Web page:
Week 2: Human Origins Definitions, Key Concepts, Locations, * = on exam Biological Species: the basic unit of biological classification defined as the largest group of individual organisms capable of interbreeding and producing viable offspring. Fossil Species: the basic unit of taxonomic classification used by paleontologists, paleoanthropologists and archaeologists to denote morphologically distinct species identified by their fossil remains.  *Problem: how do we know if the morphology of a fossil species is distinct? (consider variation driven by age or sex). Fossil Evidence - (phenotypic) examine morphological variability across ancient populations and/or species to determine how closely related they may be to one another. Molecular Evidence - (genetic: examine genetic variability across populations and/or species to infer how closely related they may be to one another.  Modern DNA - analyze DNA from living individuals  Ancient DNA - analyze DNA from ancient individuals Post-Molecular Classification of Humans  Order - Primates  Family - Homindae (apes)  Subfamily - Homininae (gorillas, chimps, humans)  Tribe - Hominini (humans and extinct ancestors)  Genus - Homo Relative Dating: the processes and methods associated with determining the age of some series of strata or objects relative to one another. Absolute (or numerical) Dating: the processes and methods associated with determining the calendar age of and object or strata.  Where Potassium (K) is present, so is its radioactive isotope K40. A proportion of K40 decays into Argon 40 (Ar40 ), at a stable rate, reducing the amount of K40 by half every 1248 mya (the half life).  When volcanic rocks form, all of their Ar40 is released, setting the ratio of K -Ar to 0. As time goes, on K 40 decays to Ar 40. By measuring the proportion of K40 to Ar 40 in volcanic rocks, we can determine how much time has passed since the rock was formed. Miocene (28.3-5.3 mya) - during which grasslands expanded at the expense of forests, much warmer, likely driving the radiation of ape species.  Imagine ape on all fours, no tail, time spent in trees. Pliocene (5.3-2.6 mya) - a time of great seasonality marked the divergence of the chimp and human lineage. The end of this epoch is marked by cooling into the next time period. Pleistocene (2.6-11.7 kya) - sometimes referred to as the "Ice Age", this time period is characterized by alternating cold and warm periods known as the glacial and interglacial periods. Our genus (homo) and species (homo sapiens) emerged during this period of fluctuating climate. Holocene (11.7 kya-present) - the most recent interglacial period during which climate stabilized and human populations rapidly expanded. Cranial Morphology  Cranial capacity 400-500 cc (cf. approximately 1600 cc)  Low forehead with brow ridges  Mid-facial prognathism  Flat nose, no chin  Human-like teeth (small molars) Post-Cranial Morphology  Long forelimbs, slightly curved fingers; arboreal  Conical chest, low-quality diet  Human-like pelvis and lower limbs, bipedal locomotion Cladistics: analysis that concentrates not only on features that identify common ancestry but also on these that are derived independently and are unique to specific lineages. Monophyletic: descended from a single ancestor; humans are believed to be monophyletic. Four lines of evidence offer opportunities for testing hypotheses about early hominin behavior:  Scatters of artifacts  Manufactured artifacts  Surviving food remains  Isotopic analyses Taphonomy: the study of how bones decompose after being discarded or after an animal dies. The Savanna Hypothesis - Pliocene drying-cooling opened up forests creating savanna landscape.  Resources become patchily distributed across space  Resources within specific forest patches would quickly become scarce  Some individuals may be better able to walk upright than others  Because bipedal locomotion is the most efficient way to travel long distances, these individuals could travel to new areas at lower costs.  These individuals would be more likely to survive and reproduce, passing this trait on to their descendants Early Homo  Larger brain (600-700+ cc)  Higher brain-case  Less prognathic  Smaller teeth Bipedal limb morphology   Long fore-limbs  Opposable thumbs Early Homo vs. Robust Australopiths (go extinct)  Generalized diet vs. specialized diet  Behavioral vs morphological  Adaptation vs adaptation *What makes up human?  Bipedalism  Small teeth  Brain size above 600 cc  Language (?), controlled use of fire (?), small generalized gut (?), slow life- history (?), complex inter-generational social groups (?)  Precision grip  Manufacture stone tools Hypotheses for whey Homo developed: 1 *Dart's Predatory Apes - hominin bones alongside large herbivore remains, hominin's were predators (increased dietary protein), meat eating provided selective advantage. --> *It was proven that hominin bones and skulls have predator damage; incorrect. 1 *Lovejoy's Love Story - environment produces patchy resources, spatially distinct foraging locales by sex, females remain close to home bases, males provision females at home bases, monogamy, nuclear families. --> he studied poor areas; incorrect. 1 *O'Connell's Competitive Scavenging - environmental change increased scavenging opportunities, increased body size --> increased competitive edge, encourages tools us, cognitive problem solving, mixed-sex groups gather at new kill sites - not home bases.  Potential evidence: bones represent nearly complete animal and cut marks over tooth marks. 1 *Hawkes' Grand maternal Investment - changes to cooler, drier climates reduced available foods, foraging shifted to locally available foods (likely USOs - underground storage organs), grandmothers who helped feed grand-offspring had daughters who weaned earlier (shorter IBI), selective advantage to inter- generational care, benefits of post-menopausal lifespans leads to fixation: longer lifespans, slower life-histories. 1 *Bickerton's Conscious Communicator - natural selection should favor communication among social animals, communication allows problems to be solved collectively and information to be passed within or across generations, this would provide a selective advantage in variable environments. --> is this a hypothesis a cause of consequence?  Potential evidence: Australopiths have chimp-like hyoid bone, while H. habilis show expanded areas of the brain responsible for speech and language. 1 *Wrangham's Catching Fire and Cooking Meat - fire increases the nutrients available in food, can be used to stay warm and ward of predators, those who were able to use fire for cooking would have a profound selective advantage, modern humans cannot survive on exclusively raw food (experiment), explains smaller gut and molars, increased brain size and social adeptness. 1 *Pott's' Diverse, Fluid and Flexible Foraging - increased inter annual and seasonal climatic variability, high selective benefits for individuals who could deal with variability, results in physiologically and mentally flexible species, able to adapt to changing environmental conditions, adaptation moves from genetic change, no phenotypic change. Interglacial: a warm period between major Ice Age glaciations.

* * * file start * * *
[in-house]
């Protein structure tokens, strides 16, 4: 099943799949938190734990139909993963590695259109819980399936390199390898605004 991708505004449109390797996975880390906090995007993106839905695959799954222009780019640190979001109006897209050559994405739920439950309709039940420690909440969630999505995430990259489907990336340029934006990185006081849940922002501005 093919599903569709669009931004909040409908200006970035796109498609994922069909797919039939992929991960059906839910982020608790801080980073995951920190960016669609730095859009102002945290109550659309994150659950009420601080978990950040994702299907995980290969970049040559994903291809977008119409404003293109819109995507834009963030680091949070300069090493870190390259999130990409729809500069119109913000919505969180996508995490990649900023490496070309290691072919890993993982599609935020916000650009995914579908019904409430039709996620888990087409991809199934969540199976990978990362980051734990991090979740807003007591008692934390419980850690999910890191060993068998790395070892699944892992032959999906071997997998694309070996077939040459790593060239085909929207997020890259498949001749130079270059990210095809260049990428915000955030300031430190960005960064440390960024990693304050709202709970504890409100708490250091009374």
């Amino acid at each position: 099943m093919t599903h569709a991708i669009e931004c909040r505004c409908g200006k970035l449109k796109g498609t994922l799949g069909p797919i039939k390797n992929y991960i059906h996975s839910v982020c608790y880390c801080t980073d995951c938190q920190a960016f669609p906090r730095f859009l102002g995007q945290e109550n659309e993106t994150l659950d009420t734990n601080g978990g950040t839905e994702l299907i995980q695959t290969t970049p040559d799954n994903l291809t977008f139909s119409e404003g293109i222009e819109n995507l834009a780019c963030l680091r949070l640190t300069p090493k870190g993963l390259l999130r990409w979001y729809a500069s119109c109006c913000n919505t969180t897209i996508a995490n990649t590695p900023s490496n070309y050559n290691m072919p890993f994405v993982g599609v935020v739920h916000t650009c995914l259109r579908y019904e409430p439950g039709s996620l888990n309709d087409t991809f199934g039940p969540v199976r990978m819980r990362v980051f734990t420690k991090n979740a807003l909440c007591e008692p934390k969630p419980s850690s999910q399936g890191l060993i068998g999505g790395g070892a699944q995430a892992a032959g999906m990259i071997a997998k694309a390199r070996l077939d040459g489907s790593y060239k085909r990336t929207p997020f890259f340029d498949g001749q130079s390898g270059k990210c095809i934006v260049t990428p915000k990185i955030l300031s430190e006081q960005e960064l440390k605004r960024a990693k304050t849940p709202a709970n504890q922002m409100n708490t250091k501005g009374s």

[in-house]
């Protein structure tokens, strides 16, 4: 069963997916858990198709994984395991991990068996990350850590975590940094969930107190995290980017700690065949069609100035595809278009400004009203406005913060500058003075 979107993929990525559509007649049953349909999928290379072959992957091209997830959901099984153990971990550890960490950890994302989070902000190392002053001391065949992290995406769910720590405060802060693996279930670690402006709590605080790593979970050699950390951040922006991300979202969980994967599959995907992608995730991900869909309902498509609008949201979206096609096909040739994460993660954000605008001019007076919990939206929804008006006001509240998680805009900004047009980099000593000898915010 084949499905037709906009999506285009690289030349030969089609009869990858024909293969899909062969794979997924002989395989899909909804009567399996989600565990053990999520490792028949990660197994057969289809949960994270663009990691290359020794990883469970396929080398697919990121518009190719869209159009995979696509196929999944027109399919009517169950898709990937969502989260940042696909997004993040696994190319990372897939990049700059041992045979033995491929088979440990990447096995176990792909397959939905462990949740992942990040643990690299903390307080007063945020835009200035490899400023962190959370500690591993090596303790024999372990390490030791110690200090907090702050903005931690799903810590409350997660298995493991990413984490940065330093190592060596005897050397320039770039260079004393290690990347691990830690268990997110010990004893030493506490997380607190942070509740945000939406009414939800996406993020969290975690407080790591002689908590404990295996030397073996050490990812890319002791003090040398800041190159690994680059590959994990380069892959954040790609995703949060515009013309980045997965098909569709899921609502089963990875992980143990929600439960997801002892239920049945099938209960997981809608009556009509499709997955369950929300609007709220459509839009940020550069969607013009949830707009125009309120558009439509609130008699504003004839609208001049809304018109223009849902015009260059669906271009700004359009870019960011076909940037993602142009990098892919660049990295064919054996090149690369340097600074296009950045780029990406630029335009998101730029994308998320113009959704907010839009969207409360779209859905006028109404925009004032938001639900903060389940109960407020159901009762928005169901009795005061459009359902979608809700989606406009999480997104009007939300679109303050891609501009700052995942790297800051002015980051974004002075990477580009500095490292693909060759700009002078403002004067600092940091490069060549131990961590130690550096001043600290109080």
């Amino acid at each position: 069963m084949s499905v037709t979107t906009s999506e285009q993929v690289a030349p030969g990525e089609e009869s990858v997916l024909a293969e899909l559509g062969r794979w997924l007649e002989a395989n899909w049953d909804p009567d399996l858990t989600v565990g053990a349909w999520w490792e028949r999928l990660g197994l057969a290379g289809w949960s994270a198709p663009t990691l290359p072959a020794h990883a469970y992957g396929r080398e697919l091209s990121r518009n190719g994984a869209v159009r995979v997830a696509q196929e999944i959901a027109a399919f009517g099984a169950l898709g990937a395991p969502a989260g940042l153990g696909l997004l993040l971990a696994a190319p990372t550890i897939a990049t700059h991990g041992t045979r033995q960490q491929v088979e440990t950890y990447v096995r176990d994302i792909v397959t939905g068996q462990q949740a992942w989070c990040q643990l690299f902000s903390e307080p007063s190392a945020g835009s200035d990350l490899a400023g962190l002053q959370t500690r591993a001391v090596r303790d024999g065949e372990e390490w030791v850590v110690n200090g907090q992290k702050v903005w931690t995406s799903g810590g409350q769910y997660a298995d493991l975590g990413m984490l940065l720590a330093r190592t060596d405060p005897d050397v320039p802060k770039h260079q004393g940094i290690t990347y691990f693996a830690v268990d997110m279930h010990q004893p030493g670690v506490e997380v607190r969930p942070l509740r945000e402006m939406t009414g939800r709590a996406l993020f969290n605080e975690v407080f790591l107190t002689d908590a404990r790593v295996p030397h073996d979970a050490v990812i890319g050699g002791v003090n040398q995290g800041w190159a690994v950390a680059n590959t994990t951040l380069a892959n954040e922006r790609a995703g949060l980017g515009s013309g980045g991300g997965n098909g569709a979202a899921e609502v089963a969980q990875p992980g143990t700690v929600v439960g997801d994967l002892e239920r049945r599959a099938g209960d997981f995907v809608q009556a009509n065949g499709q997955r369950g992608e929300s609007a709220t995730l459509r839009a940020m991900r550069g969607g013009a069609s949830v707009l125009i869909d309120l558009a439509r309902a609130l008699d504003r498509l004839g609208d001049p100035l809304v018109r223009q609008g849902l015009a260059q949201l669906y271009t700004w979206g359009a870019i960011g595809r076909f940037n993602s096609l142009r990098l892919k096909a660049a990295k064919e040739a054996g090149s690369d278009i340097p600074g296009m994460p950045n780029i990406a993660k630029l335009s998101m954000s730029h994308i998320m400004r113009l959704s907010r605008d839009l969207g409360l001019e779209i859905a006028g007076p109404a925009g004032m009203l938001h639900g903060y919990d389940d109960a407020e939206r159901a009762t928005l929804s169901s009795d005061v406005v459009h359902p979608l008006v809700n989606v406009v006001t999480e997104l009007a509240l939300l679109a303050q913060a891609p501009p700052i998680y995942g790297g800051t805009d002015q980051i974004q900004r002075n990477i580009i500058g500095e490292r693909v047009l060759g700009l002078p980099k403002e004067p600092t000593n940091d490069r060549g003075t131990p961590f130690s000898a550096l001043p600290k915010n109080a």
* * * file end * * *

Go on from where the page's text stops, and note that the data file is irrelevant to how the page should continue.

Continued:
Buy Material